Stack Exchange Network

Stack Exchange network consists of 175 Q&A communities including Stack Overflow, the largest, most trusted online community for developers to learn, share their knowledge, and build their careers.

Visit Stack Exchange
13

The release clause (RC) fee is the minimum amount of money that a club has to accept for a particular player. So to answer your question, if Player A has a RC fee of €40M, bidding €39,9M could be rejected if the club doesn't want to sell the player, but they cannot reject €40M, and thus have to give permission for the bidding team to offer a contract to the ...


10

The first ever transfer was Willie Groves to Aston Villa in 1893 for £100. This was after player registration was introduced in 1885 by the FA making it possible for a player to play for a club only after he had been registered with them. Just out of interest that sum of £100 would now be worth £10881.81 taking inflation into account.


10

A protected pick is one which will be traded only if it is below a certain point in the draft order. For example, in the Cousins trade, the first round pick that the Pelicans are sending to the Kings is "top three protected" - i.e. if the Pelicans end up with any of the first, second or third pick in the draft, then they keep their 2017 pick and the process ...


9

The lottery system makes it very difficult to effectively tank your season in the NBA. Basically no matter how bad you are, there is always a chance that you will not get one of the top 3 picks (in fact, the worst team in the league has rarely been awarded the top draft pick). Here are the odds that the worst team in the NBA gets a pick at or better than ...


9

Typically a sign and trade is a maneuver that is used by teams and players to allow a player to make more money than he would have otherwise been able to make by just signing a contract with his new team. NBA teams (particularly the ones like the Heat and Lakers that have several max contracts), live on the edge or even past the salary cap, so there are ...


7

I finally found something in the CBA: Article 9 Section 3 (c) Any Club that does not have available, in the upcoming Draft, the selection choice or choices (its own or better choices in the applicable rounds) needed to provide Draft Choice Compensation in the event of a timely First Refusal Exercise Notice may not sign an Offer Sheet in such circumstances....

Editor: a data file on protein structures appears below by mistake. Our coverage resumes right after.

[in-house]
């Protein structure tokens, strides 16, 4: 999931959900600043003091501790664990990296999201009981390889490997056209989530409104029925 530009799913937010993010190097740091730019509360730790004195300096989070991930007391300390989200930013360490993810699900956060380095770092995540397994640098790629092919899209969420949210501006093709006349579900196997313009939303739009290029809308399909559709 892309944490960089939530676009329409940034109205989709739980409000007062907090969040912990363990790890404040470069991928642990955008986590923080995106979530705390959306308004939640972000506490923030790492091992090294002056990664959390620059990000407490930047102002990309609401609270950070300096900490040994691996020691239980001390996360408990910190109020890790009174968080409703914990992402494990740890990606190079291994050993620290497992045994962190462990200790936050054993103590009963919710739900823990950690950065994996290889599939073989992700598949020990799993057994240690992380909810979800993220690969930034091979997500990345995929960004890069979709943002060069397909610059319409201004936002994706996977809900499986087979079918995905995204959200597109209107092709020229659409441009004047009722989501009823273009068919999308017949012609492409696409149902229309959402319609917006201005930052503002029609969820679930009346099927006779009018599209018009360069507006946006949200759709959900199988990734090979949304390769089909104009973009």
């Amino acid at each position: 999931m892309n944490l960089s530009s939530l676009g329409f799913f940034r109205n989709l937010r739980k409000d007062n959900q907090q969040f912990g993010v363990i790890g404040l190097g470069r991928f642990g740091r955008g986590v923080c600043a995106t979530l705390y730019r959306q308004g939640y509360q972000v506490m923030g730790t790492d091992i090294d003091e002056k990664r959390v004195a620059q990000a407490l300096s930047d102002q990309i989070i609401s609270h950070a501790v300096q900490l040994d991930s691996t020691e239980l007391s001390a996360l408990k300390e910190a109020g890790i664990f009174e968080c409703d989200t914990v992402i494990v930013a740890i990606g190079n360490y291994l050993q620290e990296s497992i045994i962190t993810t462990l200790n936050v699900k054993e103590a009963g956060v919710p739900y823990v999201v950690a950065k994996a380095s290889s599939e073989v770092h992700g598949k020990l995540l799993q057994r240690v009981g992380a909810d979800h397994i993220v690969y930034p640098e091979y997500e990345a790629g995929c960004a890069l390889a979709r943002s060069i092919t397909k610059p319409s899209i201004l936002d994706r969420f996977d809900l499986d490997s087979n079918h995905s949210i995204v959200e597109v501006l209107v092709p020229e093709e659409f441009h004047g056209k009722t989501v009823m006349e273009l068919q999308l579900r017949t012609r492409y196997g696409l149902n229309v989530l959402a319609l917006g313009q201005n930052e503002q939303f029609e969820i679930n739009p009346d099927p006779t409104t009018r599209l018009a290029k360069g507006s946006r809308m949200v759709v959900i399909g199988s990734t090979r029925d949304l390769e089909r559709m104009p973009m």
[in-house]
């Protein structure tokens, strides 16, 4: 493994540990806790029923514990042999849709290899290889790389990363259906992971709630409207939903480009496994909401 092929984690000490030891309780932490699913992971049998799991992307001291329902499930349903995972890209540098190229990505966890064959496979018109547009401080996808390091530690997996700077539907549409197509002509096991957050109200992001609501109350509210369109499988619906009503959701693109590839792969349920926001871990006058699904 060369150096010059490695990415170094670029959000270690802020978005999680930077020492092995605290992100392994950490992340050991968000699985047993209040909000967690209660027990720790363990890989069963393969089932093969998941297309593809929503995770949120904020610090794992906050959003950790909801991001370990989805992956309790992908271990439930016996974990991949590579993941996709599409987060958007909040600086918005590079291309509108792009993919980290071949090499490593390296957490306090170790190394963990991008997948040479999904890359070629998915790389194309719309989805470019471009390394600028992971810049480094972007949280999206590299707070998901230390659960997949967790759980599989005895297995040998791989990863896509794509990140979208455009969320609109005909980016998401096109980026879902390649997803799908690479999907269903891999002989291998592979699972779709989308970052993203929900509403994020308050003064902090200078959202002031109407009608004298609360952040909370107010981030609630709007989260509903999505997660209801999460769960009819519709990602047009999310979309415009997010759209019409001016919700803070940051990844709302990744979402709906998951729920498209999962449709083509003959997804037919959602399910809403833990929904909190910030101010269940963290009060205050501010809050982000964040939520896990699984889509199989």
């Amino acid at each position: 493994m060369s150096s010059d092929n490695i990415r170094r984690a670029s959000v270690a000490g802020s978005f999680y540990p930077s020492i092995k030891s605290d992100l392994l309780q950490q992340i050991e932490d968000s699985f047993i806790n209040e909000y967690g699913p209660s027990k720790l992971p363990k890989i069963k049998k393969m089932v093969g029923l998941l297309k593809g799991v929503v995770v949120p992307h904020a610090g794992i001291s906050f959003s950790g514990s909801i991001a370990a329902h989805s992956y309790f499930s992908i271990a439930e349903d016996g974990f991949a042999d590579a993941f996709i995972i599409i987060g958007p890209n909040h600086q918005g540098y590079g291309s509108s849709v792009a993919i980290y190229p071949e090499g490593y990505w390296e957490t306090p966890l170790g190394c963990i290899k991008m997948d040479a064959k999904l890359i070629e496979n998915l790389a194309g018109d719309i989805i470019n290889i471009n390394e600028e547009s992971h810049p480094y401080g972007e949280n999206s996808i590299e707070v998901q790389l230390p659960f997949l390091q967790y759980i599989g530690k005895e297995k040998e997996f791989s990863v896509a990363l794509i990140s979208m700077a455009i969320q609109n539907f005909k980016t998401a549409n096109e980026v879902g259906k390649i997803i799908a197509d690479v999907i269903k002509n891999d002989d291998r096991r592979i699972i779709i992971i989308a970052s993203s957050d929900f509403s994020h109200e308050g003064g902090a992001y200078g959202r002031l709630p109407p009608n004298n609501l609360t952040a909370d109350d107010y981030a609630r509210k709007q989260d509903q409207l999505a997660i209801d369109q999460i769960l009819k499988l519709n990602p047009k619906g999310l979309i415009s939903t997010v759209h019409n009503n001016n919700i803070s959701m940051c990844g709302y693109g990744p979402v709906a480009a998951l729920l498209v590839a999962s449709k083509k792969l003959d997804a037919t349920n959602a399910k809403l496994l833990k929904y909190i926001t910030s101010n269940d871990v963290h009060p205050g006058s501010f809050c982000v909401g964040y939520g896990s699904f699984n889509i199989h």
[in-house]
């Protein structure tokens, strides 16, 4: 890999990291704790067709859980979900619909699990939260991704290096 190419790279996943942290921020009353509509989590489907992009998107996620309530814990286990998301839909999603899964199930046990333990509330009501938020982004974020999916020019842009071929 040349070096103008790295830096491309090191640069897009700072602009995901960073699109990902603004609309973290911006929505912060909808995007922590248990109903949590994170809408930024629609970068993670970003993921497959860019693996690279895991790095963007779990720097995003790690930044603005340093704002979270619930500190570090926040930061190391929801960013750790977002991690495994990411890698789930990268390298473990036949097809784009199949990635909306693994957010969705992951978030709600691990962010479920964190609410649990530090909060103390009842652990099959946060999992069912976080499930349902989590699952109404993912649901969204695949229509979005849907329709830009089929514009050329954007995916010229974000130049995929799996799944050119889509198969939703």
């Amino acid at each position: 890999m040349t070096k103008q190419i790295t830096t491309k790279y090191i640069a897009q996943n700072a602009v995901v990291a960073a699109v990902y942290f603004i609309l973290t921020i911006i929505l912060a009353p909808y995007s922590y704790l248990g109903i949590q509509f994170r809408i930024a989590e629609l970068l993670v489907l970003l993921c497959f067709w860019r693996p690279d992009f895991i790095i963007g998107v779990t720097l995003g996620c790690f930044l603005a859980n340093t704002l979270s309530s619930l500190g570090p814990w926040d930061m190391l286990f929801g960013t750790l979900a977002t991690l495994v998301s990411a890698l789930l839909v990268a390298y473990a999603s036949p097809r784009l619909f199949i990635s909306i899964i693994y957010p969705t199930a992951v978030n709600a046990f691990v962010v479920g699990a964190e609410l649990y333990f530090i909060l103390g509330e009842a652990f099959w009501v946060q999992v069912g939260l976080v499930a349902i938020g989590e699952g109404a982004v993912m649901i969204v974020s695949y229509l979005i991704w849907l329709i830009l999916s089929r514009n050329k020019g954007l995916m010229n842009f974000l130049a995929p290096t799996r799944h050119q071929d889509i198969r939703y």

6

Three team trades are complicated, but they are done. Here's essentially how this goes down. We'll identify three teams here, team A, team B and team C. Team A and B are the primaries in the trade, team C will be our intermediary. Team A is in playoff contention, they desperately need a closer. But don't have the right players to pull off the trade ...


6

Co-ownership is a bit like like a stock market futures contract combined with a loan. What's important to remember is that co-ownership deals are usually finite arrangements. There is a term put in place when the deal ends and both teams must "go to the envelopes" in terms of buying out full stakes in the player. In other words, if Roma co-own a player from ...


5

In the NBA, a team has to hold cap space for their free agents until the player signs with a team or the team renounces the player's rights. Cbafaq.com: Cap holds are "placeholders" for players the team is expected to sign in the future. For example, a team is expected to sign its unsigned first round draft pick, so an amount is reserved for this signing ...


5

In this particular case, the Seahawks had just lost TE Jimmy Graham for the season the week before, and as such needed to fill a spot for a TE. It seems like they signed one player, and then decided he wasn't a good fit, so moved on. They probably had to move quickly initially to get someone into practice right away, and so didn't have time to do a thorough ...


5

The main reason for a team to involve itself in a trade is to acquire a benefit in one of these areas: Cap relief - getting rid of one or more contracts or acquiring shorter/expiring contracts Draft picks - a team facilitating a trade can obtain one or more draft picks Talent - a team may have one or more players that it wishes to obtain or it may need to ...


5

Teams may also find it smart to tank in order to avoid playoff mediocrity. There is very little point for a team with subpar talent to make a low seed, only to get a first round exit. The only reason they would want to do this is if they already have solid, young players (see Oklahoma City Thunder 2009-2010), and they want them to gain some experience. On ...


5

The accepted answer covers categories of players in which there is a deadline to sign that particular type of player. The answer is correct, but not all-encompassing and (I feel) misses the spirit of your question. For example, during the 2014 season, Ben Tate was signed to the Steelers on December 30th. This is similar to the scenario you are asking about. ...


4

Yes, tanking has happened in the NBA. In fact, a notorious tanking example was one of the causes of the draft lottery being instituted in the first place. This ESPN article notes: Why do we have a draft lottery? Because of what happened in 1984. In his book “Tip-Off,” a thorough account of the pivotal 1984 NBA draft, Filip Bondy dedicates a ...